My brother-in-law, Ron, was a curmudgeon; grumpy, sullen, even downright mean at times.
By blood, he and my husband Bill were cousins. In the 1950s, when Bill was just a child, his mother died unexpectedly, and Ron’s mother took Bill in to live with her and her four children. They were an African-American family living in the midst of a middle-class, predominantly white Connecticut township. Their home, located on a wealthy family’s farmland, had one bedroom, wood heat and no running water. Each day, Ron’s mother walked five miles to and from town, where she did laundry and cleaned houses to support the family.
Bill and Ron were close in age; they considered each other brothers. I met Bill when I was in my forties, and he was in his late fifties. So I knew Ron only during the last few years of his life.
At that time, Ron was suffering from chronic obstructive pulmonary disease, hypertension, diabetes — the typical laundry list of someone who grew up in the era of the Marlboro Man. Bill was Ron’s medical proxy, so we were routinely involved in his medical care.
Although I never knew Ron well, I always felt a strong connection to him. And he, in turn, seemed to trust me, perhaps because he trusted my husband. Bill confided that when Ron was very young, he’d been thought to have a developmental delay and had been institutionalized for a short time. Nevertheless, for his entire adult life, Ron had worked and lived independently.
As I said, he was a curmudgeon — especially when he was in the hospital and not allowed to smoke.
On one such occasion, six years ago, we happened to be visiting him when his attending physician came calling, her entourage of medical students and residents in tow.
As they entered the room, Ron was sitting on the edge of his bed, elbows on his knees, looking at the floor.
Immediately, the doctor carefully backed up to the wall opposite Ron and leaned against it, her arms and legs crossed. Seeing this, I knew right away that she’d felt the sting of Ron’s discontent at some point.
“How are you today, Mr. Scudder?” she asked warily.
“Lousy!” Ron snapped. “When can I go out for a cigarette? This place stinks!”
“Mr. Scudder, you’ve been hospitalized because your COPD has flared up,” she said impassively. “People who have lung disease shouldn’t smoke.”
I winced at her cool tone and well-rehearsed words.
Ron must have felt the chill too. He looked at me, then said, “Lisa, give her that piece of paper I gave you earlier today.”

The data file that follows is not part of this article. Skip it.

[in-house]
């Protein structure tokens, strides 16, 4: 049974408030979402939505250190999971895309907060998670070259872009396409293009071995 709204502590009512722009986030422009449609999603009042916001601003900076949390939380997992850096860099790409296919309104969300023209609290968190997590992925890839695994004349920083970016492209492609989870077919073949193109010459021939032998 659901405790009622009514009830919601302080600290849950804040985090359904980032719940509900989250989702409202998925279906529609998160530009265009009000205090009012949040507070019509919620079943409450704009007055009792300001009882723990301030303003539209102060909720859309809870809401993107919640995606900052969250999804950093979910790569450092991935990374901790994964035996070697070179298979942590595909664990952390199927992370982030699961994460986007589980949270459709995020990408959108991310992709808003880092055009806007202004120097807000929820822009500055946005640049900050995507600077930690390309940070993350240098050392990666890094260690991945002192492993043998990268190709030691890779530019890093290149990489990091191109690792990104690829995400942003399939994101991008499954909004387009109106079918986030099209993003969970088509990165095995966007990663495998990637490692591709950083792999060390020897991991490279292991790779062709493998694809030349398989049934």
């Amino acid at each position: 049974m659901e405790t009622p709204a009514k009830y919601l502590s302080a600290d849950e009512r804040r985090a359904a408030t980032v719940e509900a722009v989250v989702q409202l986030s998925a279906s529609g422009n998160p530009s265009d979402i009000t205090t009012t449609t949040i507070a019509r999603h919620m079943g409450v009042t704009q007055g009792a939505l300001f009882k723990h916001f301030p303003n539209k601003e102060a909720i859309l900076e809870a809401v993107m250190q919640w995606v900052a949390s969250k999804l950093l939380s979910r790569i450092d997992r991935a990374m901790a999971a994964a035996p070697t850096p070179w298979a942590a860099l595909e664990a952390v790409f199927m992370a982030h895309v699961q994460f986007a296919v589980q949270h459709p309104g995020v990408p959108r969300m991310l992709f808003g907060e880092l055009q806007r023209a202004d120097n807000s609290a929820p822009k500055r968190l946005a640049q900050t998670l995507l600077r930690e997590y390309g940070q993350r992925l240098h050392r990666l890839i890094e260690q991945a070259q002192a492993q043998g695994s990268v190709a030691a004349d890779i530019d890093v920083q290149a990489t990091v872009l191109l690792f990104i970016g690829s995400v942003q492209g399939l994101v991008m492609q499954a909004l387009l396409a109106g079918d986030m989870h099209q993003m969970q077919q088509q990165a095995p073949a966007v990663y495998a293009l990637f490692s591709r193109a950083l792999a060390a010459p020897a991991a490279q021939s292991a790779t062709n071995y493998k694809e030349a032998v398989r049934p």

I handed it to the doctor, knowing that I was giving her something very precious — something that Ron had written a decade earlier, in his mid-fifties. Here’s what it said:
Ronald Scudder’s Story: Learning How to Read
All I wanted to do was to learn how to read. I spent fifteen years trying to learn with different organizations. This time was a stepping stone. I learned a little, but not a lot. Finally, I wound up at the First Congregational Church of Old Lyme. I got two tutors. About two years later I was reading. About a year later, I learned to write. Then I wrote my first poem.
Lord you made the earth
And raised us from it
You brought the winds from the four corners
And gave us the breath of life
You gave us wisdom of life, love and compassion
Lost loved ones causes sadness.
So please lord allow the branches of the willow
To bend and weep for our sadness
Allow the drops to flow to the sea
And wash away our sadness of our lost loved ones
So we can love again
Lord, we know your love will be there to see us through
Thank you, Lord
As the doctor read, I watched her expression soften and her body relax. When she was done, she looked down at the floor and was very quiet for a moment.
“Mr. Scudder, may I make a copy of this and put it at the nurses’ station?” she asked softly.
True to form, he snapped, “Sure, do whatever you want. I don’t care.”
I still carry that paper with me, tucked in my wallet. It’s become ragged and worn because every year I pull it out when I share this story with my students, who are training to become physician assistants.
“You’re going to encounter patients with sharp edges — some sharper than others,” I tell them. “You’re going to bump into those edges, and you might get your feelings get hurt. But if you take it personally and allow it to be about you, you’re missing something crucial. Those sharp edges weren’t always sharp: They came from somewhere — often out of very painful experiences and significant life challenges.”
My brother-in-law didn’t become a curmudgeon overnight. He grew up in extreme poverty and had a tough childhood. Beneath his sharp edges, though, was a beautiful soul and a man of faith who loved deeply.
In sharing Ron’s story with my students, I hope that they’ll respond, as his young physician did, by recognizing the value of their future patients’ stories and helping others to appreciate each patient’s unique journey. By giving Ron’s other caregivers a glimpse of both his struggles and the inner beauty expressed in his newfound words, Ron’s physician was doing her best to make his hospital stay more tolerable while trying to soften his caregivers’ edges, just as her own had been softened.
I will always be grateful to Ron for asking me to hand that simple piece of paper to his physician — for trusting me (and her) and for providing me with a personal story that so clearly illustrates why every patient should be treated with kindness and compassion. He has honored me with his legacy and with his story, which I’ve shared with hundreds of my students. And now, I share it with you.
Lisa Walker is a physician assistant. This piece was originally published in Pulse — voices from the heart of medicine.
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